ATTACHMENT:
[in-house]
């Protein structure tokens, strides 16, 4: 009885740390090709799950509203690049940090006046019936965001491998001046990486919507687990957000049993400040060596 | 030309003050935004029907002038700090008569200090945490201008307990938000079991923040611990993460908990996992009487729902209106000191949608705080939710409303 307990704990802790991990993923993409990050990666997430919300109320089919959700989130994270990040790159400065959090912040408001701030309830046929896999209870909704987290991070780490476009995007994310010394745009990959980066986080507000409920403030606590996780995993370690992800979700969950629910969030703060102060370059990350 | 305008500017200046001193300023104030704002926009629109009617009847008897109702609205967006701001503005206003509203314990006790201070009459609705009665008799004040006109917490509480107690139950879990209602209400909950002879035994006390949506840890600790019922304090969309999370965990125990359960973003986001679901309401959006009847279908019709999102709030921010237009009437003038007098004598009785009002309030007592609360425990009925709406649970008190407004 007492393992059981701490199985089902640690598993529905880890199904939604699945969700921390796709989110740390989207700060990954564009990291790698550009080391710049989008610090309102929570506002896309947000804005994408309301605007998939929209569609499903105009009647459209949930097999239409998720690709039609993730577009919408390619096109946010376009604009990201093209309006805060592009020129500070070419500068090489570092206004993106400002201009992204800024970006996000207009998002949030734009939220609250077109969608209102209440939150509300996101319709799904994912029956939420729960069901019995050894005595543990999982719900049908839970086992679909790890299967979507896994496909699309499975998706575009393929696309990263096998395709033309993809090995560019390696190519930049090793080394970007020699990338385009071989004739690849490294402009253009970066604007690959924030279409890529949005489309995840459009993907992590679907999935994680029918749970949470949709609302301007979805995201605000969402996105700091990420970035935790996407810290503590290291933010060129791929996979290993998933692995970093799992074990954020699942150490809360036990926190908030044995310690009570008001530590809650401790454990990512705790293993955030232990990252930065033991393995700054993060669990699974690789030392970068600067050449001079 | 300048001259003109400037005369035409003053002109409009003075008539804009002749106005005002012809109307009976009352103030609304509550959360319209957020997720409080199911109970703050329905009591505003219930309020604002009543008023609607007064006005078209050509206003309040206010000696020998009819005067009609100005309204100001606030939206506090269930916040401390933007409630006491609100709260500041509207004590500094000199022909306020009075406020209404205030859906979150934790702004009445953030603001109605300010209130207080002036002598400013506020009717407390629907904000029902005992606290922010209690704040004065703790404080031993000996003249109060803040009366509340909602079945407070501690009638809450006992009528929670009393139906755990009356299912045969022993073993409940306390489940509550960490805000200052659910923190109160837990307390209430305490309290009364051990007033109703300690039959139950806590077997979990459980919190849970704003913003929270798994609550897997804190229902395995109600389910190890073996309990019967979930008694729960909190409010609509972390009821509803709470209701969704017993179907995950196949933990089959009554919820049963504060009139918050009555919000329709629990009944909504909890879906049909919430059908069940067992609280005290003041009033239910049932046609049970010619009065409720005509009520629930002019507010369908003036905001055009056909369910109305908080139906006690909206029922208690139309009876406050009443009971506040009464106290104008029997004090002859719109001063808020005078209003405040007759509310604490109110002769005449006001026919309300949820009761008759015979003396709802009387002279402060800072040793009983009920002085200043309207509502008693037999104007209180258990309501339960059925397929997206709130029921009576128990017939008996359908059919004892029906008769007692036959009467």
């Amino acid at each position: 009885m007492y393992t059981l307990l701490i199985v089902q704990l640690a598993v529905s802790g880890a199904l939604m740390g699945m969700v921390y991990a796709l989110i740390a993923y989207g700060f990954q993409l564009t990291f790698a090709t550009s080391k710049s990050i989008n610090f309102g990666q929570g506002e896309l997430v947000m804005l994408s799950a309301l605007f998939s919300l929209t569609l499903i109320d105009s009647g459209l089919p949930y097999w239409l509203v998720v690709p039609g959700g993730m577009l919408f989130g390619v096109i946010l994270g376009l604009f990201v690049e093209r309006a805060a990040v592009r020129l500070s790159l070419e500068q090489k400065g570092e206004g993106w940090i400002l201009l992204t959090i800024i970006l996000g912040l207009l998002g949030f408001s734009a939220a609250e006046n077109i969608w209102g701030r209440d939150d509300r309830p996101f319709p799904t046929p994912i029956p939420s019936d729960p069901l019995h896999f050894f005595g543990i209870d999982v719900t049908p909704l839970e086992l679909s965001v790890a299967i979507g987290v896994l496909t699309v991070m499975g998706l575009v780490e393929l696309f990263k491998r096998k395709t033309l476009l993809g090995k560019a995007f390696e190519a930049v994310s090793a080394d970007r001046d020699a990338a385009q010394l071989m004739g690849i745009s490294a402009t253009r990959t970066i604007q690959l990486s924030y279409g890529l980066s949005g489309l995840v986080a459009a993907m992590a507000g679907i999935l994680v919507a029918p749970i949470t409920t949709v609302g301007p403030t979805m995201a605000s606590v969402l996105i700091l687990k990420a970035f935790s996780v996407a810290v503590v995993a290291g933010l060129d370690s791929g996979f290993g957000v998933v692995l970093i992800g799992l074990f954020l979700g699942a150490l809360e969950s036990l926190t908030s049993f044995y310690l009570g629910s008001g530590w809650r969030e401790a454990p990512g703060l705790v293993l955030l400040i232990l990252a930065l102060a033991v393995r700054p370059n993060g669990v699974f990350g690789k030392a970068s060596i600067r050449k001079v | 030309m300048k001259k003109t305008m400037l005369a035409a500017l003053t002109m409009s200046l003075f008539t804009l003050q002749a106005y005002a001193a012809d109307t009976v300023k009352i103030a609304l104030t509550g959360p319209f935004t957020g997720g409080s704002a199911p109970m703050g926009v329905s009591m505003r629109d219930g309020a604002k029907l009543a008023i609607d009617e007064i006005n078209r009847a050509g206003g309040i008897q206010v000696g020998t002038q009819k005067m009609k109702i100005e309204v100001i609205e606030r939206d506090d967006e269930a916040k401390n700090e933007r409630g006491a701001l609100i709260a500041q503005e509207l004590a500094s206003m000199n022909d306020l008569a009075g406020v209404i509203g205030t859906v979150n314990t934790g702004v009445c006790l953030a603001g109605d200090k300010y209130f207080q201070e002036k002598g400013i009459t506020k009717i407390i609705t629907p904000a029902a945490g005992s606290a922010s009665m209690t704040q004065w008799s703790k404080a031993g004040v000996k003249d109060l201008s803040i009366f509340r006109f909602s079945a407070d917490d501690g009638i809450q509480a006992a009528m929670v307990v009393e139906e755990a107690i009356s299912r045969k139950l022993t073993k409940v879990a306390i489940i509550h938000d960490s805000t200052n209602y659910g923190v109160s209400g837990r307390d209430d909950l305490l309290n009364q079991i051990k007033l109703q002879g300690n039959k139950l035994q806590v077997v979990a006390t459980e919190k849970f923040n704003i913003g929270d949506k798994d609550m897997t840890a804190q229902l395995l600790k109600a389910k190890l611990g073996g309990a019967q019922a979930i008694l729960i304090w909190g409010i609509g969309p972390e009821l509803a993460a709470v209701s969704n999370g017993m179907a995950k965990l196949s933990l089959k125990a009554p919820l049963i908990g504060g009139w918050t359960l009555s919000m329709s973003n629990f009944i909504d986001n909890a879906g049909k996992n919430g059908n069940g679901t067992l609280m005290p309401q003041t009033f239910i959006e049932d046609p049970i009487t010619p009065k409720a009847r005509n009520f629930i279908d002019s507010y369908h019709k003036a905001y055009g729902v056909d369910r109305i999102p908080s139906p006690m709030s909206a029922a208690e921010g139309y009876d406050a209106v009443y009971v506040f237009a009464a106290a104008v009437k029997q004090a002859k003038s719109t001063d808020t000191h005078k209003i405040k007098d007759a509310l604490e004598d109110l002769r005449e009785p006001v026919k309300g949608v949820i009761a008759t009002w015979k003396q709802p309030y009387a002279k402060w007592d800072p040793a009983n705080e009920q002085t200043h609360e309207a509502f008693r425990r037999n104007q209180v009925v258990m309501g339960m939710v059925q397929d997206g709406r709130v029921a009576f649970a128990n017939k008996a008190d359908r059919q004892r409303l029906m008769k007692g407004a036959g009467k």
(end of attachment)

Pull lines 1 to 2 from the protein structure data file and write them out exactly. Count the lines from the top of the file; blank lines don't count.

[in-house]
């Protein structure tokens, strides 16, 4: 009885740390090709799950509203690049940090006046019936965001491998001046990486919507687990957000049993400040060596 | 030309003050935004029907002038700090008569200090945490201008307990938000079991923040611990993460908990996992009487729902209106000191949608705080939710409303 307990704990802790991990993923993409990050990666997430919300109320089919959700989130994270990040790159400065959090912040408001701030309830046929896999209870909704987290991070780490476009995007994310010394745009990959980066986080507000409920403030606590996780995993370690992800979700969950629910969030703060102060370059990350 | 305008500017200046001193300023104030704002926009629109009617009847008897109702609205967006701001503005206003509203314990006790201070009459609705009665008799004040006109917490509480107690139950879990209602209400909950002879035994006390949506840890600790019922304090969309999370965990125990359960973003986001679901309401959006009847279908019709999102709030921010237009009437003038007098004598009785009002309030007592609360425990009925709406649970008190407004 007492393992059981701490199985089902640690598993529905880890199904939604699945969700921390796709989110740390989207700060990954564009990291790698550009080391710049989008610090309102929570506002896309947000804005994408309301605007998939929209569609499903105009009647459209949930097999239409998720690709039609993730577009919408390619096109946010376009604009990201093209309006805060592009020129500070070419500068090489570092206004993106400002201009992204800024970006996000207009998002949030734009939220609250077109969608209102209440939150509300996101319709799904994912029956939420729960069901019995050894005595543990999982719900049908839970086992679909790890299967979507896994496909699309499975998706575009393929696309990263096998395709033309993809090995560019390696190519930049090793080394970007020699990338385009071989004739690849490294402009253009970066604007690959924030279409890529949005489309995840459009993907992590679907999935994680029918749970949470949709609302301007979805995201605000969402996105700091990420970035935790996407810290503590290291933010060129791929996979290993998933692995970093799992074990954020699942150490809360036990926190908030044995310690009570008001530590809650401790454990990512705790293993955030232990990252930065033991393995700054993060669990699974690789030392970068600067050449001079 | 300048001259003109400037005369035409003053002109409009003075008539804009002749106005005002012809109307009976009352103030609304509550959360319209957020997720409080199911109970703050329905009591505003219930309020604002009543008023609607007064006005078209050509206003309040206010000696020998009819005067009609100005309204100001606030939206506090269930916040401390933007409630006491609100709260500041509207004590500094000199022909306020009075406020209404205030859906979150934790702004009445953030603001109605300010209130207080002036002598400013506020009717407390629907904000029902005992606290922010209690704040004065703790404080031993000996003249109060803040009366509340909602079945407070501690009638809450006992009528929670009393139906755990009356299912045969022993073993409940306390489940509550960490805000200052659910923190109160837990307390209430305490309290009364051990007033109703300690039959139950806590077997979990459980919190849970704003913003929270798994609550897997804190229902395995109600389910190890073996309990019967979930008694729960909190409010609509972390009821509803709470209701969704017993179907995950196949933990089959009554919820049963504060009139918050009555919000329709629990009944909504909890879906049909919430059908069940067992609280005290003041009033239910049932046609049970010619009065409720005509009520629930002019507010369908003036905001055009056909369910109305908080139906006690909206029922208690139309009876406050009443009971506040009464106290104008029997004090002859719109001063808020005078209003405040007759509310604490109110002769005449006001026919309300949820009761008759015979003396709802009387002279402060800072040793009983009920002085200043309207509502008693037999104007209180258990309501339960059925397929997206709130029921009576128990017939008996359908059919004892029906008769007692036959009467």